What makes us human is a question that not only science asks, but all disciplines of mind from philosophy to religion to sociology and ethics, and even to storytelling and the arts.
Tim Disney’s new movie “William” is about a Neanderthal living in the modern world and forces us to ask about humanness and many other questions.
Disney’s movie provides a foil to explore many facets of human nature and sociology, and raises questions about technology and its present and future effects on the human phenomenon.
With research interests and experience exploring the distinctions in the Neanderthal and Human genomes, Alysson Muotri, Director of the UC San Diego Stem Cell Program, brought together a panel of experts from across a spectrum of disciplines to explore these issues in a lively and engaging forum with the movie’s creator.
Watch — Neanderthal Among Us? Science Meets Fiction – A Discussion of Tim Disney’s Motion Picture “William”
In short, they interbred, according to Svante Pääbo, a Swedish biologist and pioneer of paleogenetics, the study of preserved genetic material from the remains of ancient organisms, including ancient human DNA. He has served as director of the Department of Evolutionary Genetics at the Max Planck Institute for Evolutionary Anthropology in Leipzig, Germany, since 1997.
He explains in this lecture that Neanderthals and Denisovans have a common ancestor in Africa. About half a million years ago, these species of humans came out of Africa and evolved into what we call Neanderthals in Western Eurasia and Denisovans in Eastern Eurasia. Much later modern humans appeared in Africa and then spread, initially to the Middle East, then to Eurasia where they encountered Neanderthals and Denisovans. Eventually, those earlier species became extinct, replaced by modern humans.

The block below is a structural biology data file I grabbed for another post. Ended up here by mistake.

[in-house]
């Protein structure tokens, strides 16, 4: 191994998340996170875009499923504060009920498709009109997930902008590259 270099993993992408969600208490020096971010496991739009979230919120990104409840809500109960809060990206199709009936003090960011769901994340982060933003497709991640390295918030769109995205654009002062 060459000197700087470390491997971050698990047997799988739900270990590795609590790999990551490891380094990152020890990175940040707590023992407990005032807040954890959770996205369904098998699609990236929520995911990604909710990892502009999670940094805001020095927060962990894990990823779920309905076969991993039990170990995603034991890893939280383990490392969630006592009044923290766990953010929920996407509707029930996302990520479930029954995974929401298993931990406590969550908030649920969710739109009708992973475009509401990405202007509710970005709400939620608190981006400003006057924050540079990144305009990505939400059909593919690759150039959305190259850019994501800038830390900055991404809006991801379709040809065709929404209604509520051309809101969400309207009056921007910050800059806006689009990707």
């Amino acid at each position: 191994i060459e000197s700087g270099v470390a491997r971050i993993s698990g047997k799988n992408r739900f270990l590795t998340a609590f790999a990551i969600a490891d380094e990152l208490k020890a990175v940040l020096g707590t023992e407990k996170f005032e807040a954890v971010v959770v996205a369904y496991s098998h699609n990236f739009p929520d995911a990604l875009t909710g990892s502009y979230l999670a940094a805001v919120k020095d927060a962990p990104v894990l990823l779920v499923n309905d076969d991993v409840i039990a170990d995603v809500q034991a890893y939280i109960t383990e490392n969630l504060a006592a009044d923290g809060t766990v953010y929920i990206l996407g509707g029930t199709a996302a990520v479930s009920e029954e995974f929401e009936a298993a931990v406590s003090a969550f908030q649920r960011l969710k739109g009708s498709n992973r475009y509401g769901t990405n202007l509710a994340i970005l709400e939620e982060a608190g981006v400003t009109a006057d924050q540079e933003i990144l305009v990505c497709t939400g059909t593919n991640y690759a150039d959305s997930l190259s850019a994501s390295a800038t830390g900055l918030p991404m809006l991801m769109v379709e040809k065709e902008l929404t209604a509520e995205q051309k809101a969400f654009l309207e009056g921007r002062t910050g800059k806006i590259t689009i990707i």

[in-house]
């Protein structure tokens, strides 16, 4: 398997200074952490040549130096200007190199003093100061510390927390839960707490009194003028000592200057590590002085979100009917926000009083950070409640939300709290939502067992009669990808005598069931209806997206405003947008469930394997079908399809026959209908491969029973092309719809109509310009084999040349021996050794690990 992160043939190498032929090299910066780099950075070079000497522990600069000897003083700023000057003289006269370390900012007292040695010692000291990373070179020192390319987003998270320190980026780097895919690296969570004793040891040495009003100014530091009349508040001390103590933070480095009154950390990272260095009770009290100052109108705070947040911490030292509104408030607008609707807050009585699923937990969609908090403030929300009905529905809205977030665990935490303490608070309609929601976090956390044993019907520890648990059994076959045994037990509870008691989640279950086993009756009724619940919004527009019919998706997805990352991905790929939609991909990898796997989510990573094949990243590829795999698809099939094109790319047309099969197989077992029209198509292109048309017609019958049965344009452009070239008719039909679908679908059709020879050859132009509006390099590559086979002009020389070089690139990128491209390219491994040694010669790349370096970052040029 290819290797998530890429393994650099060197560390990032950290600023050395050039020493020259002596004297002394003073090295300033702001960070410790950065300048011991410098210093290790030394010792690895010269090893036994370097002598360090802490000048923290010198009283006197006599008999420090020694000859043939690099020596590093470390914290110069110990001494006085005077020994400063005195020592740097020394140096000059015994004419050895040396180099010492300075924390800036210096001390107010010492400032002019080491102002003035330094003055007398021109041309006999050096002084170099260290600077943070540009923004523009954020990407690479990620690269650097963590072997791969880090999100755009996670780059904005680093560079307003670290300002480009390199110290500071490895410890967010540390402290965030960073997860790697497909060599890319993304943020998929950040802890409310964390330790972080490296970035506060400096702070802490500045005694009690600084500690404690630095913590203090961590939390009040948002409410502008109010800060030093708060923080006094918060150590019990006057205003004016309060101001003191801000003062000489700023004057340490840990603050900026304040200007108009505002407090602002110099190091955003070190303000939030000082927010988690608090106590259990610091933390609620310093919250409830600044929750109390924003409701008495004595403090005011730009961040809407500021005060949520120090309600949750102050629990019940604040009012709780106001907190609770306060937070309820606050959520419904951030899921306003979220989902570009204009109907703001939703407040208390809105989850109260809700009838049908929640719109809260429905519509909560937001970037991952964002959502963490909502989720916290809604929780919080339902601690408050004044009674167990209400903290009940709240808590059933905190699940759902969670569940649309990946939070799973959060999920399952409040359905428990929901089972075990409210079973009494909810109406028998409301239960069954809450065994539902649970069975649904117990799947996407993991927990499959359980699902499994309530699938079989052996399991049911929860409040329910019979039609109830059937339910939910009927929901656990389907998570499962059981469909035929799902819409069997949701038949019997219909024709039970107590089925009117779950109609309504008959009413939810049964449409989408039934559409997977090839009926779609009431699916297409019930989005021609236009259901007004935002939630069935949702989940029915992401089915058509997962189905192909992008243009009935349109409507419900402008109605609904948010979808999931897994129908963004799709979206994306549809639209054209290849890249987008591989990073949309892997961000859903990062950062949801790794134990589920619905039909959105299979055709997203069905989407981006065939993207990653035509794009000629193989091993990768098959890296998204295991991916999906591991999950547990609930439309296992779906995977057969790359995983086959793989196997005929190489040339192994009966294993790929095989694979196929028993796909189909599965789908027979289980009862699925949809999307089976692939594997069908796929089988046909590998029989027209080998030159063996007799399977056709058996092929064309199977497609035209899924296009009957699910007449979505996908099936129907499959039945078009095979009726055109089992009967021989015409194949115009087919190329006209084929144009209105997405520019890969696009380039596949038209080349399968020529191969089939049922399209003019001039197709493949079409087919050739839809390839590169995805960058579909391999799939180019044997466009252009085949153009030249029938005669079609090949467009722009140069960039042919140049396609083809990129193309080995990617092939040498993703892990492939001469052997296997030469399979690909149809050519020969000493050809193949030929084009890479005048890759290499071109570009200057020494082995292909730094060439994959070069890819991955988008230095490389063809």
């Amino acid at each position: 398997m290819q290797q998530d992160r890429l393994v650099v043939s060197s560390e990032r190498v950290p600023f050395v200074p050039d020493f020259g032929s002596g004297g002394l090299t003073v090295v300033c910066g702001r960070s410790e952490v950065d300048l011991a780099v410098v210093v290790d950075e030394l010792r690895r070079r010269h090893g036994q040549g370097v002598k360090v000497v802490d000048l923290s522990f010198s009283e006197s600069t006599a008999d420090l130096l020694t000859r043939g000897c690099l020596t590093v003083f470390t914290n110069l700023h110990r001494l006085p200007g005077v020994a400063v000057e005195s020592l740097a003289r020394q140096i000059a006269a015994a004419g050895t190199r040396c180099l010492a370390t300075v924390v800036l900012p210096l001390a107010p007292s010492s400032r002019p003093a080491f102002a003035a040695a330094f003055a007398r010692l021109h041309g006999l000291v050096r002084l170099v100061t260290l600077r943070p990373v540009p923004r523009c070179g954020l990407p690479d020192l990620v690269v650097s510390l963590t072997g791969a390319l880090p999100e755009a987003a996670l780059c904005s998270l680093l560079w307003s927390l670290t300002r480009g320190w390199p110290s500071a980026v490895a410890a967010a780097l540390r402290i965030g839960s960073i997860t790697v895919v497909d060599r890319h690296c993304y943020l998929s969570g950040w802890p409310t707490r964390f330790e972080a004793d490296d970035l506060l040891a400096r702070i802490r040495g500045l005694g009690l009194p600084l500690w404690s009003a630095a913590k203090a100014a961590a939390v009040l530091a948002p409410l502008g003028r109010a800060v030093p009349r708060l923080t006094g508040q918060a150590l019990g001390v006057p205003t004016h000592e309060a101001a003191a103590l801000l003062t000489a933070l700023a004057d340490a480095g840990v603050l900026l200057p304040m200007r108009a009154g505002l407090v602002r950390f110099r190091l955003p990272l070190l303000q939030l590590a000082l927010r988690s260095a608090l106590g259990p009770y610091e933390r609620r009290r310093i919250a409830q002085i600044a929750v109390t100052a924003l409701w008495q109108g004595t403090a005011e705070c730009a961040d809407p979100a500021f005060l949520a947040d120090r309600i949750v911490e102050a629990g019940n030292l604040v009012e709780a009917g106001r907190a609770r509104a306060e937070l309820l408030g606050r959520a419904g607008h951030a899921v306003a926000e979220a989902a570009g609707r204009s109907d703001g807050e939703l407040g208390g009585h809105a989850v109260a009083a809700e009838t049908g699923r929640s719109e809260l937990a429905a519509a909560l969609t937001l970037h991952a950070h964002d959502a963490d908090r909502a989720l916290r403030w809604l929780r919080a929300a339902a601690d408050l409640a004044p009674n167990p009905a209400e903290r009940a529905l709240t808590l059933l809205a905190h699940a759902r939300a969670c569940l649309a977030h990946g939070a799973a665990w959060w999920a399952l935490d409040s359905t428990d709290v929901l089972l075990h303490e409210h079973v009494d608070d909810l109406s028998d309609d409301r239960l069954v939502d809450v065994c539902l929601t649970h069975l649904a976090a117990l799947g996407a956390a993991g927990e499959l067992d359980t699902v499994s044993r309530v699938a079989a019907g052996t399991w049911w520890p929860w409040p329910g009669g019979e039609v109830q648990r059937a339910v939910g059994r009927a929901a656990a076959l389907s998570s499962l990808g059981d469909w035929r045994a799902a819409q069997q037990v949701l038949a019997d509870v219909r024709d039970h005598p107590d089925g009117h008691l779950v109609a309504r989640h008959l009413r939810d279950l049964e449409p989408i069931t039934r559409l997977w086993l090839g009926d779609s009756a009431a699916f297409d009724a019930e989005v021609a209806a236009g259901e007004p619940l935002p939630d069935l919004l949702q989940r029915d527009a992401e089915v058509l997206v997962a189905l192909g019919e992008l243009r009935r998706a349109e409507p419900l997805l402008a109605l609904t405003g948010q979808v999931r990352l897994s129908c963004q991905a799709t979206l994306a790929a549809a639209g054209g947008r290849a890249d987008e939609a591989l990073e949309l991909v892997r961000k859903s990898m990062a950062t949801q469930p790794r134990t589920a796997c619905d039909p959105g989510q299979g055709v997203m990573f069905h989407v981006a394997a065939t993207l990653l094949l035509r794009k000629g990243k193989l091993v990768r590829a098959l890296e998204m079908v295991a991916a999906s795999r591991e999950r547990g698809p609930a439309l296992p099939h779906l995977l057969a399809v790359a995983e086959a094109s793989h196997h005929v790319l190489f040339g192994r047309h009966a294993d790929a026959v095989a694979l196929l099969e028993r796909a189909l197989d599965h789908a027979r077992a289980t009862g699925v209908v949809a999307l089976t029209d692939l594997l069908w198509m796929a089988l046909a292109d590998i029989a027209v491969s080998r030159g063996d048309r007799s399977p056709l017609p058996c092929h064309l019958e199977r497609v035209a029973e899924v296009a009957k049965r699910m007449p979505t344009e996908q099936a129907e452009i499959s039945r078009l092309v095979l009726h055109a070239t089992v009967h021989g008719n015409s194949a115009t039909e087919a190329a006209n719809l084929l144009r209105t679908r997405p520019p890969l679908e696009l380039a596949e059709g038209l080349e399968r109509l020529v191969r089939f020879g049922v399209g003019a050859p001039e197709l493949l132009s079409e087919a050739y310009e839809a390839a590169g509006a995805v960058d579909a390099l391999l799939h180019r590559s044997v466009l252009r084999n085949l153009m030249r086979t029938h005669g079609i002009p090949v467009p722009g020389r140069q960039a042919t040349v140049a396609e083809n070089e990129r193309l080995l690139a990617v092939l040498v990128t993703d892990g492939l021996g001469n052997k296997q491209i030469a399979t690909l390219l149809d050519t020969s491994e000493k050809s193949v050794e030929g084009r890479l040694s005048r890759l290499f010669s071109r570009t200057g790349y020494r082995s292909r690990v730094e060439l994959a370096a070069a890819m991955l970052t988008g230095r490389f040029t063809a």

Pääbo’s lab famously retrieved and sequenced ancient Neanderthal DNA and produced a high-quality genome sequence that allowed for the reconstruction of the recent evolutionary history of our species. Once the genome was sequenced and studied it became apparent that ancient and modern humans interbred. In fact, most present-day humans have some Neanderthal DNA.
Svante Pääbo’s was selected by Scripps Institution of Oceanography at the UC San Diego as the recipient of the 2018 Nierenberg Prize for Science in the Public Interest. He gave this fascinating lecture on that occasion.
Watch A Neanderthal Perspective on Human Origins with Svante Pääbo – 2018 Nierenberg Prize for Science in the Public Interest